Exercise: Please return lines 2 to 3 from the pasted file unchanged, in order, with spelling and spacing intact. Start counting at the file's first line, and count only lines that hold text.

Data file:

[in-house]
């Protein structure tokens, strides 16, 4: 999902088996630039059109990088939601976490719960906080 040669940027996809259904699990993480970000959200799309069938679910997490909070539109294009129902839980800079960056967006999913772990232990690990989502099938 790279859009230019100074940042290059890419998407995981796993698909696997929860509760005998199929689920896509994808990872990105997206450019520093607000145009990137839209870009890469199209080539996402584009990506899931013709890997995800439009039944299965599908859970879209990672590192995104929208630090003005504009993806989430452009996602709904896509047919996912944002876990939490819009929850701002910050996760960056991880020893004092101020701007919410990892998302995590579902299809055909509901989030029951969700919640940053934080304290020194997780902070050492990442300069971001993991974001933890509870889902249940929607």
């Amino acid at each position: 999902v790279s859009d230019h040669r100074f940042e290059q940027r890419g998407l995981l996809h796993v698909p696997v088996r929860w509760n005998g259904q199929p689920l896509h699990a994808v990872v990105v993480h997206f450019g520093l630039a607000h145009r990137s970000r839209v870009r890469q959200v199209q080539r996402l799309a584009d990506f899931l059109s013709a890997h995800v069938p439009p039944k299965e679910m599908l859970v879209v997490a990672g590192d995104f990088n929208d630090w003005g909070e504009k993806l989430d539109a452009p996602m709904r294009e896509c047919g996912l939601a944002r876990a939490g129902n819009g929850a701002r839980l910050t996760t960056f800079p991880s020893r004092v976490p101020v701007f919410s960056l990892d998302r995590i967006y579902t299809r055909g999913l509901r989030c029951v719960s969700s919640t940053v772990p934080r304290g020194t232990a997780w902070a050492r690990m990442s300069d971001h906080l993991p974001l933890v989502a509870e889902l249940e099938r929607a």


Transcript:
């Protein structure tokens, strides 16, 4: 999902088996630039059109990088939601976490719960906080 040669940027996809259904699990993480970000959200799309069938679910997490909070539109294009129902839980800079960056967006999913772990232990690990989502099938 790279859009230019100074940042290059890419998407995981796993698909696997929860509760005998199929689920896509994808990872990105997206450019520093607000145009990137839209870009890469199209080539996402584009990506899931013709890997995800439009039944299965599908859970879209990672590192995104929208630090003005504009993806989430452009996602709904896509047919996912944002876990939490819009929850701002910050996760960056991880020893004092101020701007919410990892998302995590579902299809055909509901989030029951969700919640940053934080304290020194997780902070050492990442300069971001993991974001933890509870889902249940929607």
């Amino acid at each position: 999902v790279s859009d230019h040669r100074f940042e290059q940027r890419g998407l995981l996809h796993v698909p696997v088996r929860w509760n005998g259904q199929p689920l896509h699990a994808v990872v990105v993480h997206f450019g520093l630039a607000h145009r990137s970000r839209v870009r890469q959200v199209q080539r996402l799309a584009d990506f899931l059109s013709a890997h995800v069938p439009p039944k299965e679910m599908l859970v879209v997490a990672g590192d995104f990088n929208d630090w003005g909070e504009k993806l989430d539109a452009p996602m709904r294009e896509c047919g996912l939601a944002r876990a939490g129902n819009g929850a701002r839980l910050t996760t960056f800079p991880s020893r004092v976490p101020v701007f919410s960056l990892d998302r995590i967006y579902t299809r055909g999913l509901r989030c029951v719960s969700s919640t940053v772990p934080r304290g020194t232990a997780w902070a050492r690990m990442s300069d971001h906080l993991p974001l933890v989502a509870e889902l249940e099938r929607a």